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People in the Pacific continued to travel last week despite security warnings about potential terrorism sparked by the war in Iraq.

Several airlines around the world canceled flights to the Middle East in fear of terrorist activity.

“American citizens are reminded that it is more important than ever to maintain a high level of vigilance and to take appropriate steps to increase their security awareness,” said an updated warning from the U.S. Embassy in Tokyo on Friday.

U.S. citizens should increase their security awareness at most common public locations, avoid such locations or switch to other locations where Americans in large numbers generally do not congregate, according to the warning.

“Worldwide U.S. government facilities remain at a heightened state of alert and some have drawn down their dependents and/or personnel,” the statement said.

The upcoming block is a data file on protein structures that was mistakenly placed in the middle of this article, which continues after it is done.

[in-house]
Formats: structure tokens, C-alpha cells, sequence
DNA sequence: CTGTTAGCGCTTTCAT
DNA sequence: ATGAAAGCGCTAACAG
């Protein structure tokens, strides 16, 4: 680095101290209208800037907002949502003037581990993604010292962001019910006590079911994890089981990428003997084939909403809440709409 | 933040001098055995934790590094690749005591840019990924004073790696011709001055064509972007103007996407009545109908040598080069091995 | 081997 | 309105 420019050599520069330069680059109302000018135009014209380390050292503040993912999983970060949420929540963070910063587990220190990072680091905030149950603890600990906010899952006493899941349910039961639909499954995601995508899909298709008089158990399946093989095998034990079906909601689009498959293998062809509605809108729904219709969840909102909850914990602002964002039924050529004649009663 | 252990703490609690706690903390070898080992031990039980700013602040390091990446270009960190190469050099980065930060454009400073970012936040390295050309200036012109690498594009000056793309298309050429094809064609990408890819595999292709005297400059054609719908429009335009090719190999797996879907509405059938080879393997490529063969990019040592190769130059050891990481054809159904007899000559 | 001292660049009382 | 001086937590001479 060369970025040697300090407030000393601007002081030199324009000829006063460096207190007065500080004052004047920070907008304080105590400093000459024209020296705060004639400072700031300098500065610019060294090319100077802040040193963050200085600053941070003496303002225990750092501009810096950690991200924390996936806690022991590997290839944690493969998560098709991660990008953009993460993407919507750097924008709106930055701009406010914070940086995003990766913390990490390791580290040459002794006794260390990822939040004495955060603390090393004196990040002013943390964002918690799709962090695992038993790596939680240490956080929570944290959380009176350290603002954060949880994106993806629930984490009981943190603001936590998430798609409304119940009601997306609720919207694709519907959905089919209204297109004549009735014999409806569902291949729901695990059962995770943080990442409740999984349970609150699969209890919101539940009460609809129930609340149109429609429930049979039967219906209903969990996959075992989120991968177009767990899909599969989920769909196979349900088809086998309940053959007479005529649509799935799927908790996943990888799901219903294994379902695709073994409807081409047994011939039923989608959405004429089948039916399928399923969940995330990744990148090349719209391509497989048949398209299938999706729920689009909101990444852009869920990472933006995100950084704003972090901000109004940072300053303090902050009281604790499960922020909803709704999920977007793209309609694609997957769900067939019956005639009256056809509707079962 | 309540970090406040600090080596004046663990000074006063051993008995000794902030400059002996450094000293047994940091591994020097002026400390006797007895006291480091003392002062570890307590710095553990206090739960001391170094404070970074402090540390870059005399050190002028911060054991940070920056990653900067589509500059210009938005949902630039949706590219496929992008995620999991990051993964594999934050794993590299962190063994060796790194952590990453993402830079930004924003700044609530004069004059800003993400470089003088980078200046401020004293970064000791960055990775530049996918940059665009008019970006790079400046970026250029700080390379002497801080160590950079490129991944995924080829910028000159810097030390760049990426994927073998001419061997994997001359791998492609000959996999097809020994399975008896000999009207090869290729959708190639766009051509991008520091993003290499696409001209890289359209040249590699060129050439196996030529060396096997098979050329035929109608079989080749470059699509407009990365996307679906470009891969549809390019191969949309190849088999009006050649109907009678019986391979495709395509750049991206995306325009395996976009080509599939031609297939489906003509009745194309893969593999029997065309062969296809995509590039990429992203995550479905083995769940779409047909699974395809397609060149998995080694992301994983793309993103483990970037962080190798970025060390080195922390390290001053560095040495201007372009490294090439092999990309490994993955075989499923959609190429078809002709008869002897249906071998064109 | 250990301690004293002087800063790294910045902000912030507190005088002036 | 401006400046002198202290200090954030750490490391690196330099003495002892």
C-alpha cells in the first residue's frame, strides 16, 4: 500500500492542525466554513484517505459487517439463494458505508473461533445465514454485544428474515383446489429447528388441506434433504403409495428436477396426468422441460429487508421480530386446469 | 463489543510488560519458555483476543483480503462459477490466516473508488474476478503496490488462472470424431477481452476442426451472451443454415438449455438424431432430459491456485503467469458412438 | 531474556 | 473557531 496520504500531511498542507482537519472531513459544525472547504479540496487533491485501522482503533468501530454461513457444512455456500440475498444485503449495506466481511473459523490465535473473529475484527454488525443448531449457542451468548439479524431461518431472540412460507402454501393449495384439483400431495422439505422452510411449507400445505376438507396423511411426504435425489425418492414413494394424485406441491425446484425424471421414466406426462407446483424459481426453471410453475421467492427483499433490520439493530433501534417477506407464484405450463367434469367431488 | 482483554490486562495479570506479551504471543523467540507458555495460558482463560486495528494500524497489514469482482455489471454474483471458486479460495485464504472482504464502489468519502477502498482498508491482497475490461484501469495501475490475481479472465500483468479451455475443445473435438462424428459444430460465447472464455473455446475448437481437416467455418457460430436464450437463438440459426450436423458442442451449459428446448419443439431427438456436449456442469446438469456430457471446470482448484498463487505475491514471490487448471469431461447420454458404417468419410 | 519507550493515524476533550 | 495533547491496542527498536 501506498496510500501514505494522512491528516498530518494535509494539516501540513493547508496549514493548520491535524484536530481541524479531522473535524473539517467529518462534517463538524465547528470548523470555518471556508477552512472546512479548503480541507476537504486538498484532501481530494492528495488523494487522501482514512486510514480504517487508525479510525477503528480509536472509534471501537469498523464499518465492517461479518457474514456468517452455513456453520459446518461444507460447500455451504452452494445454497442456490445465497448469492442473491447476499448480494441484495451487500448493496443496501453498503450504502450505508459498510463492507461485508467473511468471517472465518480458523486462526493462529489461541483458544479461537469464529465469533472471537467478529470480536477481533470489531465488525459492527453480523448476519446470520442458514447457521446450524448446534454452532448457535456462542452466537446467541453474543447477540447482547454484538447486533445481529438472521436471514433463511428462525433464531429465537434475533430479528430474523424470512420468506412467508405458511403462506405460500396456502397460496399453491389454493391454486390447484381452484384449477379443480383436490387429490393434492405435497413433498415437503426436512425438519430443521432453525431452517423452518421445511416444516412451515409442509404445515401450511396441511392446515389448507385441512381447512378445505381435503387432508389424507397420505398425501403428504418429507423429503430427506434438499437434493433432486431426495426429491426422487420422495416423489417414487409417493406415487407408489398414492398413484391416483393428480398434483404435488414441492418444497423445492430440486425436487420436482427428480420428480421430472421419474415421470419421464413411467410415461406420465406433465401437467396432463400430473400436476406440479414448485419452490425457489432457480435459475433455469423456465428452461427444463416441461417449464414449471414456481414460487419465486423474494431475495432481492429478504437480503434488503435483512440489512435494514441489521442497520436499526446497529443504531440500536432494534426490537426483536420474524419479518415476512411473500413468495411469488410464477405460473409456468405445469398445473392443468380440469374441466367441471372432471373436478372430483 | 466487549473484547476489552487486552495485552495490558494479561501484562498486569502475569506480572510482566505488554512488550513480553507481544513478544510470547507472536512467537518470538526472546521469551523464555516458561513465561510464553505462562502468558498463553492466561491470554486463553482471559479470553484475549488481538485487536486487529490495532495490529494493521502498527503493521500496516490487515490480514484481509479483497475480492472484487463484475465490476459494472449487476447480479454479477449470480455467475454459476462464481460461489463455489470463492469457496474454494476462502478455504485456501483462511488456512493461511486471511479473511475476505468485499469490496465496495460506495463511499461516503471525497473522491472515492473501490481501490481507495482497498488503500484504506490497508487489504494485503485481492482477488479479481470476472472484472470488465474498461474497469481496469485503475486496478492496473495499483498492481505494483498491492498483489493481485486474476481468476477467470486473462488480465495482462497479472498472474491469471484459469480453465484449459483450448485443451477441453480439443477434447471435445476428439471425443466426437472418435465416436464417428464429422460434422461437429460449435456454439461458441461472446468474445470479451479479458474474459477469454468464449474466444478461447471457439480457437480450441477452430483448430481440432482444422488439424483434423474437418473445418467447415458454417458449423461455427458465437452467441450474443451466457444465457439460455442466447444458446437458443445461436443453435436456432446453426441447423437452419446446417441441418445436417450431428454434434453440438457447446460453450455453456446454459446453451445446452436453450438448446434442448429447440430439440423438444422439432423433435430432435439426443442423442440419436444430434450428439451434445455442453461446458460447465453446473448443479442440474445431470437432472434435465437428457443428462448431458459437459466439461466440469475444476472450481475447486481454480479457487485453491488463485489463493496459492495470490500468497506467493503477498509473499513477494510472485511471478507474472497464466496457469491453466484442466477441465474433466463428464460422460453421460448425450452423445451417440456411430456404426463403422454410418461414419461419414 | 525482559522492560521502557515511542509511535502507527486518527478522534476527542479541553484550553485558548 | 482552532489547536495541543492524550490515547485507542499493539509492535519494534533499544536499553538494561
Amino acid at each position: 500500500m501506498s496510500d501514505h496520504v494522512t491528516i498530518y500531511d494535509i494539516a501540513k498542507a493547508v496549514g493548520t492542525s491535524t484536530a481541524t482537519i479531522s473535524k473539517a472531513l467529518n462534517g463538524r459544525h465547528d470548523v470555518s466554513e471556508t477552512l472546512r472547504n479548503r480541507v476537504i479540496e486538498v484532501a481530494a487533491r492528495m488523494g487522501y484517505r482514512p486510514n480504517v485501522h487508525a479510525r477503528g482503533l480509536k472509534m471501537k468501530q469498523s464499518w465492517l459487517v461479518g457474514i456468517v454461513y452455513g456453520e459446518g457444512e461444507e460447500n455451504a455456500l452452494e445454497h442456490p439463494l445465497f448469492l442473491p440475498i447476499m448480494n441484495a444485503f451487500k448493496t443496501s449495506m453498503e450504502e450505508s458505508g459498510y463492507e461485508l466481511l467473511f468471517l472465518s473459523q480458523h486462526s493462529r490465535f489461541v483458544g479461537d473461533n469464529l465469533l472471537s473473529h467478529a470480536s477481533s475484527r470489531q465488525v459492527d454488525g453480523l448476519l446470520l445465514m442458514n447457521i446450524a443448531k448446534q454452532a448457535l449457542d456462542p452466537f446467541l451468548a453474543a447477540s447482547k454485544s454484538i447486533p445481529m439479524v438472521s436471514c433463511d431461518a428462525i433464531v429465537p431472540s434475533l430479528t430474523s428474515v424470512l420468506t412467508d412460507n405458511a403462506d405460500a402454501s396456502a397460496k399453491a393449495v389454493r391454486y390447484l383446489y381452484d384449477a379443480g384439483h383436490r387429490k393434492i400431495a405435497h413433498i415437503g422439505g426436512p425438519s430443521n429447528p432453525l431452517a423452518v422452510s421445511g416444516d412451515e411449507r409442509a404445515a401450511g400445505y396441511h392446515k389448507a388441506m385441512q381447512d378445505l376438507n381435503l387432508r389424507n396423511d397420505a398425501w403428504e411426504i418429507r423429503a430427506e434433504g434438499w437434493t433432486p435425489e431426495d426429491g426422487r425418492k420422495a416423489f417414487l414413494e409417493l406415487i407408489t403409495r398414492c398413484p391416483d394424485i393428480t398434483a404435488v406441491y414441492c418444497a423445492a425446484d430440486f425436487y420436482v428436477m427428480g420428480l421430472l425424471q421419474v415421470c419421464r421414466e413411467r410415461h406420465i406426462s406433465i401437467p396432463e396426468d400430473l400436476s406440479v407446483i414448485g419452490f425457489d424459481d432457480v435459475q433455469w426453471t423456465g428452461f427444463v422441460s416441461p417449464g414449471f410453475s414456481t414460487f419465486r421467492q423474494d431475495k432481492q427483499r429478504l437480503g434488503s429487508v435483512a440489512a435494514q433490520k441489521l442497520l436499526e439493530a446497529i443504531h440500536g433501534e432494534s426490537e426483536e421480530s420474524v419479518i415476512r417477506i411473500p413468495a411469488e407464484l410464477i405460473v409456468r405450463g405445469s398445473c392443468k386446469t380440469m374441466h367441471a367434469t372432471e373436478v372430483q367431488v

Commander, Naval Forces Japan, has not placed restrictions on domestic travel in Japan or international travel, “except for unofficial travel to Indonesia and certain parts of the Philippines,” CNFJ officials said Friday afternoon.

“Maintaining the safety and security of our personnel is a top priority, and given current world events, we have advised our personnel to be extremely vigilant if they travel anywhere throughout the region, and to be aware of their surroundings and alert to possible dangers,” CNFJ added.

The airline industry expects a 15 percent drop in business during the war in Iraq, The Associated Press reported Friday.

The decline could cost the airlines as much as $4 billion and raise this year’s loss to as much as $11 billion, according to the Air Transport Association. The industry has lost more than $18 billion since 2001.

More information is available on the Internet at www.travel.state.gov . Travelers can get up-to-date security information by dialing l-317-472-2328.

— Naoko Sekioka contributed to this report.

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